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And what a taste it is. A stepping stone from the sound they pioneered on Show No Mercy and the more vicious sound they’d pioneer on Hell Awaits, Slayer’s Haunting the Chapel is a small slice of extreme metal history that has weathered the passage of time exceptionally well. With its bassier and generally more imposing production and its choice selection of songs, the thrash connoisseur would do well to feature this in their collection: though it’s only three (or four) songs in length, Haunting the Chapel is a top-shelf thrash album and one of the best EPs ever.
Opener “Chemical Warfare” is the heaviest song of 1984. Hands down. So heavy, that I’d go as far to say that death metal pretty much started right here. Dave Lombardo’s powerful, relentless drumming, the devious tremolo-picked guitars, and the maleficent (read: magnificent) guitar soloing were without parallel. Everything that was devastating and merciless about Show No Mercy has been pushed to its logical extreme and there’s no turning back now, unsuspecting listeners. The vocals and lyrics are more aggressive than before and the riffs are as tight as a bombshell on the precipice of detonation. A representative of their mid-paced repertoire, “Captor of Sin” wastes absolutely no time on anything other than kicking ass, lead guitar ablaze from moment one. The riffs and lyrics here are also very indicative of what would come but a year later in much greater volume. However, despite both of these being excellent tracks, it is the title track that stands as THE thrasher of 1984. “Haunting the Chapel” is a masterpiece in all regards. Riff-wise, it starts quicker but the verses epitomize mid-paced thrash riffing. And then it blasts into no-holds-barred destruction, with among the most evil harmonized guitars and solo trade-offs the band has ever done. Lombardo shows no mercy while Araya spits out the first of what would come to be a legion of anti-Christian-themed lyrical odysseys. Together these tracks three represent the peak of Slayer’s material along with the two full-lengths that immediately follow them.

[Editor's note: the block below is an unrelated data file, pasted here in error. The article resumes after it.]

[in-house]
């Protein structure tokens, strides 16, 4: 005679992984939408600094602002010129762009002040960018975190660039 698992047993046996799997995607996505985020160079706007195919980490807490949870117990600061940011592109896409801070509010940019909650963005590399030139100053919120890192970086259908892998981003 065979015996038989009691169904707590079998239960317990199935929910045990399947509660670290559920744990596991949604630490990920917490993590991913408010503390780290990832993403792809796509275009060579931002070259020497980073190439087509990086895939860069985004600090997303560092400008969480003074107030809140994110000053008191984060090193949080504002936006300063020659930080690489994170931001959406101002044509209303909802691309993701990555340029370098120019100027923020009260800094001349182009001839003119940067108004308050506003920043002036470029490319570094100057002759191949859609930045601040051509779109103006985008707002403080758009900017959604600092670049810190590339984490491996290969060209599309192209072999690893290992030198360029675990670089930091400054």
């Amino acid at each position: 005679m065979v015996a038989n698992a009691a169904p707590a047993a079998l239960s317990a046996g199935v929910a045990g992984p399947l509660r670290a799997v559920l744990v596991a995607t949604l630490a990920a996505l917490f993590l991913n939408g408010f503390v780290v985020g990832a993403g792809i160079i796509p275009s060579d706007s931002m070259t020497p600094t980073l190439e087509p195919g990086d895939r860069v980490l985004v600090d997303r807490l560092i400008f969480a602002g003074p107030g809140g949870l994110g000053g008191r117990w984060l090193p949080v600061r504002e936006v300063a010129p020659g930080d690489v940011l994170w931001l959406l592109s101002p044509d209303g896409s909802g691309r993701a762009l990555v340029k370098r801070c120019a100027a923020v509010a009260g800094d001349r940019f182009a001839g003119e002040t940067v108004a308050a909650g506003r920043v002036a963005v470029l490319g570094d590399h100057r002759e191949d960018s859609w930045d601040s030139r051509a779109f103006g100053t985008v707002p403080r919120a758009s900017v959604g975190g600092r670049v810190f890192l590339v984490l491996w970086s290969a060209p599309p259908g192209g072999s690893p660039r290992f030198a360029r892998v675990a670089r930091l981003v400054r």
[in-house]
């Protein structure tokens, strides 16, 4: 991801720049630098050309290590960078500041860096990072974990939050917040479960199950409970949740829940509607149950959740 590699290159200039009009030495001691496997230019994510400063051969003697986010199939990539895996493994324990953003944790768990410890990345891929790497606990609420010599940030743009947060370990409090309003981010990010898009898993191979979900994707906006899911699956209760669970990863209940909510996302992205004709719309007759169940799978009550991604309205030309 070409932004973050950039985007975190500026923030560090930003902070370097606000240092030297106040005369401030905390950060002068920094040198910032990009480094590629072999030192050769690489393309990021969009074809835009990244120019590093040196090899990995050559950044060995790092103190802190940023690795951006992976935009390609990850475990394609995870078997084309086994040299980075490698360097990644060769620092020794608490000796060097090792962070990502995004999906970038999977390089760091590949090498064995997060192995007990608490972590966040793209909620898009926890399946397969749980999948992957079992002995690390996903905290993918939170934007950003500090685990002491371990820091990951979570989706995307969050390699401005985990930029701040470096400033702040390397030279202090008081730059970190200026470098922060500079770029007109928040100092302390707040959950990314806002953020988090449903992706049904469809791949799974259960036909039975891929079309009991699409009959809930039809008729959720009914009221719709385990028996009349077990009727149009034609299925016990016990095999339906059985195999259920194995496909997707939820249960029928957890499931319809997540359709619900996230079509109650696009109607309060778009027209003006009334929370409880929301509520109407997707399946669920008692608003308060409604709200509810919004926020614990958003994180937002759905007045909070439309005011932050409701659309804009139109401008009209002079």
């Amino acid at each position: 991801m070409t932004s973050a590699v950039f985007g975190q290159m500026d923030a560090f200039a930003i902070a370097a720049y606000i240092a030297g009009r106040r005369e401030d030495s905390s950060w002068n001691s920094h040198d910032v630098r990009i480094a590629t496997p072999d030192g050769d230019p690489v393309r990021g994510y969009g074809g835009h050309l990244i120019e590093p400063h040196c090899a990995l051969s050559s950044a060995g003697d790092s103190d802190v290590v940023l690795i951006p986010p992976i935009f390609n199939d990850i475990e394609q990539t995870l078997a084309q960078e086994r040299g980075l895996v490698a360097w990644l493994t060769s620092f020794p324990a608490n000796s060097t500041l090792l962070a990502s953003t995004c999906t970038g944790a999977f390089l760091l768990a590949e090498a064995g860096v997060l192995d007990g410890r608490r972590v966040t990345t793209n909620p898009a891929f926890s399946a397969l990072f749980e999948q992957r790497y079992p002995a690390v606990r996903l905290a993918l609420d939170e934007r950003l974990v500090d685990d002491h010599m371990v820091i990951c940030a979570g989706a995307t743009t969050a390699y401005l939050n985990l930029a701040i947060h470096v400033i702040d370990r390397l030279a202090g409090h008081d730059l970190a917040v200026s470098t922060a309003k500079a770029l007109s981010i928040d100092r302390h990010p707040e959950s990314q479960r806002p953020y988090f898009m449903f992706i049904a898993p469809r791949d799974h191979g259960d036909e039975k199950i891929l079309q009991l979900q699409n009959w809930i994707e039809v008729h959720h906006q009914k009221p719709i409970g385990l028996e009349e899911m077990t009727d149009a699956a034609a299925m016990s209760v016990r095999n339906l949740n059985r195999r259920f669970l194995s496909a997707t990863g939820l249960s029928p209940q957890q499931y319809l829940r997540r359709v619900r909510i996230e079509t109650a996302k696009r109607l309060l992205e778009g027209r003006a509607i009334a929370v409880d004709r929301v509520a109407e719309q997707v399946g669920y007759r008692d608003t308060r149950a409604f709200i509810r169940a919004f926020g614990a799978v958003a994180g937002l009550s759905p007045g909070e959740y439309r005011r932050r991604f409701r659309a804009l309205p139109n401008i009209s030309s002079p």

And though it’s not a part of the original EP, most versions you get nowadays will feature a fourth track, “Aggressive Perfector.” This one is the last of the Show No Mercy style thrashers with its catchy chorus and NWOBHM-gone-to-hell style riffage and though not up to the same level as the EP proper, is still a worthy addition to the Slayer catalogue.
If you like the darker side of thrash (and you very well should), you’ll enjoy this. And since it’s far from being out of print, there are no excuses not to enjoy it either.